His perspective on the Middle East is delineated in his research paper called “United States Policy in the Middle East: The Need for a Grand Strategy” and is an example of the symbiotic relationship he enjoys with the think tank. In the paper, he not only offers his unique assessment of the situation, but also provides a platform where his ideas are read by the best of the best in the security field both in Israel and abroad. The paper, and his conversation with us, offers recommendations for President Trump as he concludes the first year of a topsy-turvy presidency. “There is a change in the US rhetoric,” Ya’alon says of the new administration, which has distanced itself as much as possible from President Barack Obama’s belief that working with and containing Iran was a path to peace in the region.
Ya’alon doesn’t seem entirely convinced that the Trump Administration has formulated a clear policy in the Middle East, which is why he believes papers like his can help guide an administration that seems to be feeling its way. “I hear there are certain reactions to the article, but this is a way that we [at the INSS] deal with the situation. We have ideas, we publish articles, we talk about it in the media in Hebrew and English and try to propose ideas of our own. Of course, we don’t have the responsibility, but we have the knowledge about the Middle East and I’m not sure that this kind of knowledge is everywhere,” he says…
[To Read the Full Article Click the Following Link—Ed.]
On Topic Links
In Surprise Move, Nikki Haley Resigns as US Ambassador to UN: Times of Israel, Oct. 9, 2018—UN Ambassador Nikki Haley is tendering her resignation, marking the latest shake-up in the turbulent Trump administration just weeks before the midterm election.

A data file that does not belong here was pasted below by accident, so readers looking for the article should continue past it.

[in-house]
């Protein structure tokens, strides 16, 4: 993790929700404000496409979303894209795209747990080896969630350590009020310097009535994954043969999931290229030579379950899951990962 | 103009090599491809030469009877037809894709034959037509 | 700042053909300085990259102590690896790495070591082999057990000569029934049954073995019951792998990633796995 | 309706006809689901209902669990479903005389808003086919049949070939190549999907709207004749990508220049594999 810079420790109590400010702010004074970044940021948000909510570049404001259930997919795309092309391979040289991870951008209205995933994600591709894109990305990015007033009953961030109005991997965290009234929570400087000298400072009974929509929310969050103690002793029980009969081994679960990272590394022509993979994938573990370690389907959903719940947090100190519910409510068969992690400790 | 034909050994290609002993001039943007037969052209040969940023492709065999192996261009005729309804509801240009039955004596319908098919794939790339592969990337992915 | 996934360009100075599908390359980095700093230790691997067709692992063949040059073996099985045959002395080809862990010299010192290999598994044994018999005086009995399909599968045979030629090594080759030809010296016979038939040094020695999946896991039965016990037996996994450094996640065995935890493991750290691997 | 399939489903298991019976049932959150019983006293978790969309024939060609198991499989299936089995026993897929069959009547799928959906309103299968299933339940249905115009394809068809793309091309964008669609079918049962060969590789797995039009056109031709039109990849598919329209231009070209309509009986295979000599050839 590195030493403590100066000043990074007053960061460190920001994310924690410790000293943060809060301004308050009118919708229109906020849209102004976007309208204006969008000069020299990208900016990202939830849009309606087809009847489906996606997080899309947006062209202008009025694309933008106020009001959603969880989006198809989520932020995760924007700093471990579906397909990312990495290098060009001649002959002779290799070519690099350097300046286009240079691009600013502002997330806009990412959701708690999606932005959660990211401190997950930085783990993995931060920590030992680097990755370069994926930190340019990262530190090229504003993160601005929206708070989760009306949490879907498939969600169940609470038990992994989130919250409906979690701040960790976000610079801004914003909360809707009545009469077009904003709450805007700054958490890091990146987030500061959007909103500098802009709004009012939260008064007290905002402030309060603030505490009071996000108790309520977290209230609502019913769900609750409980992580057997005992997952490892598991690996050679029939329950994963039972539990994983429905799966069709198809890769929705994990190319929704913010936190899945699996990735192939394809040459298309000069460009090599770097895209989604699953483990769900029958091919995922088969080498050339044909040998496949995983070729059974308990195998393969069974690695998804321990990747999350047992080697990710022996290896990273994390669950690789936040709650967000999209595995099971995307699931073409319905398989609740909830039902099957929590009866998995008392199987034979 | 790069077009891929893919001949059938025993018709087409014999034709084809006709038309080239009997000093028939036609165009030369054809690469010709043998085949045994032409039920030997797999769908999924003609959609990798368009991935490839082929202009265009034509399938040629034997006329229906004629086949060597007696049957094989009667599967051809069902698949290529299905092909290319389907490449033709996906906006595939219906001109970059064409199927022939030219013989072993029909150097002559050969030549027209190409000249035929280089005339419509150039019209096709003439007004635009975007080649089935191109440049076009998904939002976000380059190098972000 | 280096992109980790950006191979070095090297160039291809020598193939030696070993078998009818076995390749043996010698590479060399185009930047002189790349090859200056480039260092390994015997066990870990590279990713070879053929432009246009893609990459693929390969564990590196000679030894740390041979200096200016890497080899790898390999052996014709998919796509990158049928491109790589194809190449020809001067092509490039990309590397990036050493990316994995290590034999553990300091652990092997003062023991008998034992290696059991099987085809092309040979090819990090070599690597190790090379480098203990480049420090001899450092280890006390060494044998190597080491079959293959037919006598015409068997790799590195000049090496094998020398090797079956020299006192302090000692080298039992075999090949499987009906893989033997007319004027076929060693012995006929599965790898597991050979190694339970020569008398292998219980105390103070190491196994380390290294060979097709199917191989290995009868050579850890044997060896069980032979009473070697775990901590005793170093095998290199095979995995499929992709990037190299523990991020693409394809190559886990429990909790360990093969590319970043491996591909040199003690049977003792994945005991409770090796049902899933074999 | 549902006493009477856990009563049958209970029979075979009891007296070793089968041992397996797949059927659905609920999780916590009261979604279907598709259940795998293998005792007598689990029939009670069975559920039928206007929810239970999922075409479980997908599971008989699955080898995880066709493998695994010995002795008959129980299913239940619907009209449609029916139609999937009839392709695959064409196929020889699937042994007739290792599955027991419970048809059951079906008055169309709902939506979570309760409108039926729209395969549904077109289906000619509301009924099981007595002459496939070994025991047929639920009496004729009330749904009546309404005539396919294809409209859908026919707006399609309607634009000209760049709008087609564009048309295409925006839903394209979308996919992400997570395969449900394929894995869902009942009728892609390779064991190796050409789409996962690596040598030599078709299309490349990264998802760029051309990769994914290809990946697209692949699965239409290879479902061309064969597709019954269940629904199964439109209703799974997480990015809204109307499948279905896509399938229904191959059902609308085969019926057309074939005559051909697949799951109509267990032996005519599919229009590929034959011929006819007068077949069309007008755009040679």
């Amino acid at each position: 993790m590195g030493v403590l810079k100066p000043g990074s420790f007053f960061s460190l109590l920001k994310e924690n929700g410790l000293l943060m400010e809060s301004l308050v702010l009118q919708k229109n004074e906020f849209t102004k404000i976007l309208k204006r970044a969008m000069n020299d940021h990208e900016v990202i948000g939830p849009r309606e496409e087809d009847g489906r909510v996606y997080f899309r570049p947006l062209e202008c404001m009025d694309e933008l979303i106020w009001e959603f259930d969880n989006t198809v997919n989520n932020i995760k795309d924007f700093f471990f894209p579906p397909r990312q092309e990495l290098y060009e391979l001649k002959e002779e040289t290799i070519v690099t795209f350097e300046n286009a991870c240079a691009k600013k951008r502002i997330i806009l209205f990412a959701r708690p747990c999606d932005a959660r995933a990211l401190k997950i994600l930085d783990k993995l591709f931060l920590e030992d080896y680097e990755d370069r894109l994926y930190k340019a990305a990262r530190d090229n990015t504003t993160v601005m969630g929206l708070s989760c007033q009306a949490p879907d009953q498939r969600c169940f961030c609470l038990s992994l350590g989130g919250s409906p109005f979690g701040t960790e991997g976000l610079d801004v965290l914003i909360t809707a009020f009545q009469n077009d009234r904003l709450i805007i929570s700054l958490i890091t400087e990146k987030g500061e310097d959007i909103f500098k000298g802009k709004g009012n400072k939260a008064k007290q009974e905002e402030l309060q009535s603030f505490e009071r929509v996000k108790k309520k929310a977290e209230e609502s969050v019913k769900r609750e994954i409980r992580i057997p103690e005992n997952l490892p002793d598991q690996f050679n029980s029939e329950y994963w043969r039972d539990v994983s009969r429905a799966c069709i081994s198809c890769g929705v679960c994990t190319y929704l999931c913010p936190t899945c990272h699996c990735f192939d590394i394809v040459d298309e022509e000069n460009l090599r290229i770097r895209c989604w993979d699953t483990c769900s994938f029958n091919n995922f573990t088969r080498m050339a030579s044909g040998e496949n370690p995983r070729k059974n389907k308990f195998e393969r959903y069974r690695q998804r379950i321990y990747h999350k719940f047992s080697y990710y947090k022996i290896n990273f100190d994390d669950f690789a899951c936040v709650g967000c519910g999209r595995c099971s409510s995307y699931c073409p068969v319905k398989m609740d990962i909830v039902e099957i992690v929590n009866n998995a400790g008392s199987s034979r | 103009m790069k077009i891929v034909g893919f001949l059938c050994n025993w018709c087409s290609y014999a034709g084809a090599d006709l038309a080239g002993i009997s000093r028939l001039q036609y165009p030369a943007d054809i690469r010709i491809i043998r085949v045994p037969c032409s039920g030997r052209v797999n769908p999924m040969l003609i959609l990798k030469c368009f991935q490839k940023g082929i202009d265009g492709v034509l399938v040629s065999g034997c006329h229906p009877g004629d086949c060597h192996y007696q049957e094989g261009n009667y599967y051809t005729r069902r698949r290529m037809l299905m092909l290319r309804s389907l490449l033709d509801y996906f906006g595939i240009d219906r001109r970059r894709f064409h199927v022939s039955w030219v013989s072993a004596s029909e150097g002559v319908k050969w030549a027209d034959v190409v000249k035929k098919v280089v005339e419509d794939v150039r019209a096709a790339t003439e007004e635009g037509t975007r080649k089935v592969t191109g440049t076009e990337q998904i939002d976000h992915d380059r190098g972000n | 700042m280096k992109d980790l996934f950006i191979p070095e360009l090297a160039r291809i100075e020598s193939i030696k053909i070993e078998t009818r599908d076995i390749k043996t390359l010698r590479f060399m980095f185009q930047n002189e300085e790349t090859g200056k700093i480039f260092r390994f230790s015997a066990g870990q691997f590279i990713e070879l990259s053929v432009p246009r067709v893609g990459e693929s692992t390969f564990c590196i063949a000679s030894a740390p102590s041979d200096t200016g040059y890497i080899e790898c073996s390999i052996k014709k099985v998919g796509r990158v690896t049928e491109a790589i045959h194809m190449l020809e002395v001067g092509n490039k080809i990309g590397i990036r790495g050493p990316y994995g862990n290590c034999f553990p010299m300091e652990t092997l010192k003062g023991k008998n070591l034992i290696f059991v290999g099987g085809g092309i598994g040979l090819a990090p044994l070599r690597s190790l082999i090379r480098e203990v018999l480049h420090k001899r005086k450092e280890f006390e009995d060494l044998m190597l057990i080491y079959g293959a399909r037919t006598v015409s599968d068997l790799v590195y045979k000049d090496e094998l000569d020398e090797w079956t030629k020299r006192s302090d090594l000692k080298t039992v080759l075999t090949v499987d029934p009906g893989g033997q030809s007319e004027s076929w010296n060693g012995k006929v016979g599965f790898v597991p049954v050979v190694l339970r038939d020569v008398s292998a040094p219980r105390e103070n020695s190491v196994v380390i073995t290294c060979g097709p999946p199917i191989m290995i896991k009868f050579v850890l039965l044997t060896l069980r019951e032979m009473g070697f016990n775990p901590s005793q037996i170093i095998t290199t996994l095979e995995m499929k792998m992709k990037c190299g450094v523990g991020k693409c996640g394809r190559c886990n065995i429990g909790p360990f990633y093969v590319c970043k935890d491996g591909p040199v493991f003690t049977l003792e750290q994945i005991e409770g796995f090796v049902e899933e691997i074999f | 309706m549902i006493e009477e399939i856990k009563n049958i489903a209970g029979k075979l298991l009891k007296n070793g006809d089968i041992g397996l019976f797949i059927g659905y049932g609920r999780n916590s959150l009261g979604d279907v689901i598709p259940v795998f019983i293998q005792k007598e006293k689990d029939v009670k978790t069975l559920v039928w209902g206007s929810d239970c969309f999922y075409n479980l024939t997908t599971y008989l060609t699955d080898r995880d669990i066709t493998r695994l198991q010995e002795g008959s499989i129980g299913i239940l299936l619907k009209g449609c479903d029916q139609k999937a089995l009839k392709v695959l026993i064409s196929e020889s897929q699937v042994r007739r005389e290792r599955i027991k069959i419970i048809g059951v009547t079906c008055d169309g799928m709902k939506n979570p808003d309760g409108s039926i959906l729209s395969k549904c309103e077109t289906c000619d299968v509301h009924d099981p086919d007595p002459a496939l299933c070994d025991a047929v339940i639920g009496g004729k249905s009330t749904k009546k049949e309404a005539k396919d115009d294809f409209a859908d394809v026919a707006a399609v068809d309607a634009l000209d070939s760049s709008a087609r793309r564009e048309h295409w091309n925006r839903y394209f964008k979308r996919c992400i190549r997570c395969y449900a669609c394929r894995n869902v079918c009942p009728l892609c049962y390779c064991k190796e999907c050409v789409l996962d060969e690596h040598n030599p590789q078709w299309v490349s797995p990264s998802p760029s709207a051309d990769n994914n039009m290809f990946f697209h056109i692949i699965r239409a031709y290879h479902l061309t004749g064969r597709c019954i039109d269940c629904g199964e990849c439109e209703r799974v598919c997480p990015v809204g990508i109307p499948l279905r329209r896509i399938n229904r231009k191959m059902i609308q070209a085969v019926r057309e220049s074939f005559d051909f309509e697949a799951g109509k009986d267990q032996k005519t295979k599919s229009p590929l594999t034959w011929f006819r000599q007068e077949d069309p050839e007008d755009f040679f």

13 Times Nikki Haley Stood Up for Israel at the UN (And AIPAC): Adrian Hennigan, Ha’aretz, Oct. 9, 2018—While U.S. ambassadors to the United Nations invariably offered their backing to Israel at the UN, Nikki Haley seemingly made the Israeli cause a personal obsession.
Letter to Prime Minister Benjamin Netanyahu: Maj.Gen.Gershon Hacohen, Jewish Press, Sept. 28, 2018—The state of Israel and its citizens have been fortunate to have you at the helm for the past nine years. One can readily envisage the nightmare scenarios had your ideological and political opponents been leading the country. Your steadfast opposition to the “peace plan” that President Barack Obama tried to dictate has been particularly significant.
Will the West Cede the Golan Heights to a Psychopath?: Moshe Ya’alon and Yair Lapid, Times of Israel, July 1, 2018—We live in a world full of complex diplomatic dilemmas, but for once here is a simple one: Would you take an area that is flourishing in a western democratic state, where fifty thousand people of different religions and ethnicities live in harmony, and hand it over to a violent dictatorship ruled by the worst mass murderer of our time so that he can destroy the area and murder most of the residents?